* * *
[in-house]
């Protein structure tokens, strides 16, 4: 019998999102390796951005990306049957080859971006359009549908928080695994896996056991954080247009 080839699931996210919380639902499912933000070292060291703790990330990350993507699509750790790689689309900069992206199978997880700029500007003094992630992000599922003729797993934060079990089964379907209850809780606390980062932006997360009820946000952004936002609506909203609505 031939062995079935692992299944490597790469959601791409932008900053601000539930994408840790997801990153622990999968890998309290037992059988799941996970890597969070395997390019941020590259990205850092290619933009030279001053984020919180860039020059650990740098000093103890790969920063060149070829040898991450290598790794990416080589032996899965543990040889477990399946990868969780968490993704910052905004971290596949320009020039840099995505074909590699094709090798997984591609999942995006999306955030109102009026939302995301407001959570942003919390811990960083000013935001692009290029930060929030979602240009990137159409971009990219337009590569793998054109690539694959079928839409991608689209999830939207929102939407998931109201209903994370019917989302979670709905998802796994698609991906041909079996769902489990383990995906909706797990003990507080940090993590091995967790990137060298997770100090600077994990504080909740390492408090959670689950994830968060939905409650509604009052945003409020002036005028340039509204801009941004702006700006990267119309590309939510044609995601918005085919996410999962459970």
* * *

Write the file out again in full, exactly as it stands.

[in-house]
């Protein structure tokens, strides 16, 4: 019998999102390796951005990306049957080859971006359009549908928080695994896996056991954080247009 080839699931996210919380639902499912933000070292060291703790990330990350993507699509750790790689689309900069992206199978997880700029500007003094992630992000599922003729797993934060079990089964379907209850809780606390980062932006997360009820946000952004936002609506909203609505 031939062995079935692992299944490597790469959601791409932008900053601000539930994408840790997801990153622990999968890998309290037992059988799941996970890597969070395997390019941020590259990205850092290619933009030279001053984020919180860039020059650990740098000093103890790969920063060149070829040898991450290598790794990416080589032996899965543990040889477990399946990868969780968490993704910052905004971290596949320009020039840099995505074909590699094709090798997984591609999942995006999306955030109102009026939302995301407001959570942003919390811990960083000013935001692009290029930060929030979602240009990137159409971009990219337009590569793998054109690539694959079928839409991608689209999830939207929102939407998931109201209903994370019917989302979670709905998802796994698609991906041909079996769902489990383990995906909706797990003990507080940090993590091995967790990137060298997770100090600077994990504080909740390492408090959670689950994830968060939905409650509604009052945003409020002036005028340039509204801009941004702006700006990267119309590309939510044609995601918005085919996410999962459970």